How can anyone not love the decade of free love? The sixties, home to tie dye and loud patterns and the woo-woo culture of mysticism, psychedelia, and uninhibited intellectual and emotional expression, seem an auspicious setting for a romantic-comedy musical about a couple’s newly established freedom from the societal expectations of marriage. At least that’s what Bob & Carol & Ted & Alice, produced by the New Group and now playing at the Pershing Square Signature Center, banks on. The reality, however, is that there’s plenty not to love in this lovefest.
Bob & Carol & Ted & Alice is based on the 1969 film of the same title, with a book by Jonathan Marc Sherman and music by Duncan Sheik. Married couple Bob (Joél Pérez) and Carol (Jennifer Damiano) go to a retreat where the big items on the itinerary are primal screams, chi-gong, massages, and trust falls. Newly intune with themselves and their feelings, they return to their more straitlaced and conservative couple friends, Ted (Michael Zegen) and Alice (Ana Nogueira), with less inhibitions to tie them down. When Bob has an affair while on a business trip and tells Carol, to Bob’s surprise, his wife is nonplussed and later has her own affair. The couple’s new open-relationship status upsets Ted and Alice’s relationship, with Alice withdrawing and Ted having an affair of his own until, ultimately, on a trip to Vegas, the foursome decides to, for a night, become a, well—foursome.
Bob & Carol & Ted & Alice proceeds like a production that is enamored with a theme but has no understanding of its intention. It moves sluggishly along, in scenes marked by abrupt transitions, with minimal character development. Bob and Carol go to the retreat and have their revelation, but the scenes, acting as a prologue to the story proper, imply an importance that isn’t matched in the execution; we know little of Bob and Carol and their relationship and have no stakes in it, though their radical shift in thinking about love is the impetus for the rest of the plot. The same holds true for Ted and Alice, who appear to be introduced solely as foils to Bob and Carol rather than a couple with whom we should invest equal, or at least comparable, interest. The progression of the couple’s relationships, and the lead-up to the final bedroom scene, can only be as compelling as the way the couples are initially set up.
And there is leeway in the form, that, above all, Bob & Carol & Ted & Alice is a situational comedy in which the characters are subordinated to the sexual hijinx in the plot, so types like “lusty husband” and “uptight, repressed wife” may work well enough as vehicles for the humor. But the show also struggles in that respect, not committing enough one way or the other, to developed characters or intentional caricatures. The funniest line comes near the end—“First we’ll have an orgy, and then we’ll go see Tony Bennett?”—but the laughs are sparse throughout. Alice and Ted, granted more character than Bob and Carol in all of their joint neuroticism, have more opportunities to mine for laughs, and Zegen and Nogueira are fetching.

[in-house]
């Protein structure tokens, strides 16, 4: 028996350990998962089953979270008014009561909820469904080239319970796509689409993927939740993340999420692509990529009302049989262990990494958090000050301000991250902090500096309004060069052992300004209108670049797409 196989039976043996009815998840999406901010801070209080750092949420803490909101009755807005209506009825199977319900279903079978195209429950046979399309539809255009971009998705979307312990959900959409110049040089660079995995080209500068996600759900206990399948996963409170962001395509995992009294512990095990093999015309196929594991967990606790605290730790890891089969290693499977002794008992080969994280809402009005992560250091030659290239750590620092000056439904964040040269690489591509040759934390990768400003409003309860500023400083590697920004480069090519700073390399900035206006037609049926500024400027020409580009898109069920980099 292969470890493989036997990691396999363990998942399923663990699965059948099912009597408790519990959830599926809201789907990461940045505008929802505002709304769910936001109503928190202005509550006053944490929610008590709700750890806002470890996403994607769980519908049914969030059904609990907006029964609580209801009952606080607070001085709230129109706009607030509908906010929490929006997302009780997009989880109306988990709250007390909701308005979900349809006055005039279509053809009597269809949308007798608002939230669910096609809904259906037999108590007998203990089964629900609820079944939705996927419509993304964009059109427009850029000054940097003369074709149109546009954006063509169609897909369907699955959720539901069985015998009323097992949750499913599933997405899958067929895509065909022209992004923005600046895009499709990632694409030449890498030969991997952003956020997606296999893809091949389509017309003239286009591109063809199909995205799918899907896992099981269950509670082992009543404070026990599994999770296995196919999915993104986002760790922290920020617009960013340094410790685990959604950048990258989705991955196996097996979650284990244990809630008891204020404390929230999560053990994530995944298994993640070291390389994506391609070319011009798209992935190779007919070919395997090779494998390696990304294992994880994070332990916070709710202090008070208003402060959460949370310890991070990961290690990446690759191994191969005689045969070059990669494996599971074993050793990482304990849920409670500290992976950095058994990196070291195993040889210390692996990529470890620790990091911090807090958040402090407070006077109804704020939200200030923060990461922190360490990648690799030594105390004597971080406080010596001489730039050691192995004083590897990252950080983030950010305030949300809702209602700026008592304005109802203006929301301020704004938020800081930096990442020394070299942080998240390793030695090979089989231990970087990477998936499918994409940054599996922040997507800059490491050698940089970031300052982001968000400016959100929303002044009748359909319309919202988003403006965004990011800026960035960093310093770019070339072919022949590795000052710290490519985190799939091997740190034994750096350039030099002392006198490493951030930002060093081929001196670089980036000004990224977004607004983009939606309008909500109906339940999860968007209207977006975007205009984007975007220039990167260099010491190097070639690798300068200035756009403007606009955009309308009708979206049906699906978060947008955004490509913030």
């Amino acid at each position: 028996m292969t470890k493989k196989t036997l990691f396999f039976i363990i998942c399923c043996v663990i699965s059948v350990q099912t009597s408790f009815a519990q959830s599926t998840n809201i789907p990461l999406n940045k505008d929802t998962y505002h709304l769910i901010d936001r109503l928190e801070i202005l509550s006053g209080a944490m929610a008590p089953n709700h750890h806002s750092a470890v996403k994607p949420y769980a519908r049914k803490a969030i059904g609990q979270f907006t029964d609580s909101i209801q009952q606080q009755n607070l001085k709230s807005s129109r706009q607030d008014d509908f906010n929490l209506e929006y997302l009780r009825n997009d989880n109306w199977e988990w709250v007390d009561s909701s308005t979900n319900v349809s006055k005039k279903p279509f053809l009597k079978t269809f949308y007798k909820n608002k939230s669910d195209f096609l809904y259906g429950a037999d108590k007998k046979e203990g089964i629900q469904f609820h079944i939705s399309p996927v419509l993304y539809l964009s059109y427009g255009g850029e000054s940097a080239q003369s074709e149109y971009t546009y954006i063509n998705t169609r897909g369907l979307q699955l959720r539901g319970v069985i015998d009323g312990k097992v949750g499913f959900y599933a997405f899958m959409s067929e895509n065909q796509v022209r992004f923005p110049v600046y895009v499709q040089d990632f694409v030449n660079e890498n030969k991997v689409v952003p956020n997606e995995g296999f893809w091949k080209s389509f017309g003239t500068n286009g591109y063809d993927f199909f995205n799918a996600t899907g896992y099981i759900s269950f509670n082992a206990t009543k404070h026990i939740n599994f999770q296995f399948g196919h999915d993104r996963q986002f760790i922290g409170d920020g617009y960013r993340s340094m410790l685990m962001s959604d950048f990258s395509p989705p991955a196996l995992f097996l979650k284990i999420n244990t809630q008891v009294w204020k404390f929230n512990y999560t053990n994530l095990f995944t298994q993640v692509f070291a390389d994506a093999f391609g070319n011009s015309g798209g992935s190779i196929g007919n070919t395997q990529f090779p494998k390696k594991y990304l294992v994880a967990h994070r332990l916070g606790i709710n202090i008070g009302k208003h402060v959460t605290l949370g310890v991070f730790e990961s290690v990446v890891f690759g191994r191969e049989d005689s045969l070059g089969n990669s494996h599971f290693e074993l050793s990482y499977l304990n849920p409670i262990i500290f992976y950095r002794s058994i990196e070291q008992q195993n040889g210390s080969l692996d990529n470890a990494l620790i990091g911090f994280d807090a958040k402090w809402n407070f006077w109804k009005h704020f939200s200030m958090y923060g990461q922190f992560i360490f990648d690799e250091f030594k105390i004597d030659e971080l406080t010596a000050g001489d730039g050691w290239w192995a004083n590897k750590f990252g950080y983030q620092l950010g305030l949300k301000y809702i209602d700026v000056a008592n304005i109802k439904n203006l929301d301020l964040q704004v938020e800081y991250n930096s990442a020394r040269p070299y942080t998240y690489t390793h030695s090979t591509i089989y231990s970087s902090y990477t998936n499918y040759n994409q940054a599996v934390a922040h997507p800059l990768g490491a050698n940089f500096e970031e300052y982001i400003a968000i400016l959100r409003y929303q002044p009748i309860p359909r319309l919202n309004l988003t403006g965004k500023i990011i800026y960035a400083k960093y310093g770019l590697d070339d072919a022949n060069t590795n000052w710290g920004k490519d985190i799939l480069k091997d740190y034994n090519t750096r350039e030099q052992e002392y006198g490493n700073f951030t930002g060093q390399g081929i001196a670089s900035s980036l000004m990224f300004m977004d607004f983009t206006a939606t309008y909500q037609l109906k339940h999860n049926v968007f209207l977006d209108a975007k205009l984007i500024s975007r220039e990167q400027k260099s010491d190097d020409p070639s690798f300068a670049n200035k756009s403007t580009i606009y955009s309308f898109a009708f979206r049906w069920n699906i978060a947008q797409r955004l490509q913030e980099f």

The music, performed with a live band onstage, led by Suzanne Vega on vocals, feels mostly incidental to the rest of the production. The songs, which, for the most part, are smooth and melodic, and also mostly forgettable, though Vega, with her buttery, comforting voice, fittingly recalls a cool sixties lounge singer. Numbers are awkwardly incorporated into scenes, and Scott Elliot’s direction positions the main goings on of the production at a distance from the musical performances. The characters stand, mid-conversation, and walk to mics onstage to perform, or take a place among the band in the back to sing a song. The result is a musical with abruptly plugged-in music that also fails to reveal anything new in the story or compel it forward. But to what end is the show’s play with the boundaries of its form—times when the characters usher people in the audience to the stage to be silent scene partners, right in the midst of the action, and times when the show’s awareness of its performance gets in the way of a more fluid execution—beyond gimmick and style is unclear.
There is, however, this matter of style—one could argue that the musical elements of the show are more in the service of aesthetic than function, though if a show is to present itself as an example of a form like a musical, the function must be tantamount to the aesthetic. Still, at the very least, the show does undoubtedly have style. Derek McLane’s stage design is, unfortunately, pretty barebones, a missed opportunity to show off the vibrancy of the decade, but the massive beaded curtain that waterfalls across the whole back wall of the theater, shimmering in rich hues courtesy of Jeff Croiter’s lighting design, provides a dazzling flair. The costumes, by Jeff Mahshie, are really the winners of the production, the flared skirts and pants, wild prints and garish statement necklaces, all of which provide a sense of playfulness and camp that the rest of the show could use.
In the end, though, what’s most frustrating about Bob & Carol & Ted & Alice is that it’s unsure of what to make of its characters and what it’d have us think of them too. The final turn, which shows our characters’ ultimate dissatisfaction with their big move toward sexual freedom, rings a bit moralistic, a “Be careful what you wish for” moment, or could even pass for a conservative finger-wag at two couples who decided to opt for free love instead of holding to the institution of marriage. The irony, if meant to be the final comedic high note in the play, is boldly stated but ineffectual. And, as for the blanky drawn Bob and Carol and Ted and Alice, from beginning to end of this production, I felt I wouldn’t know them from Adam.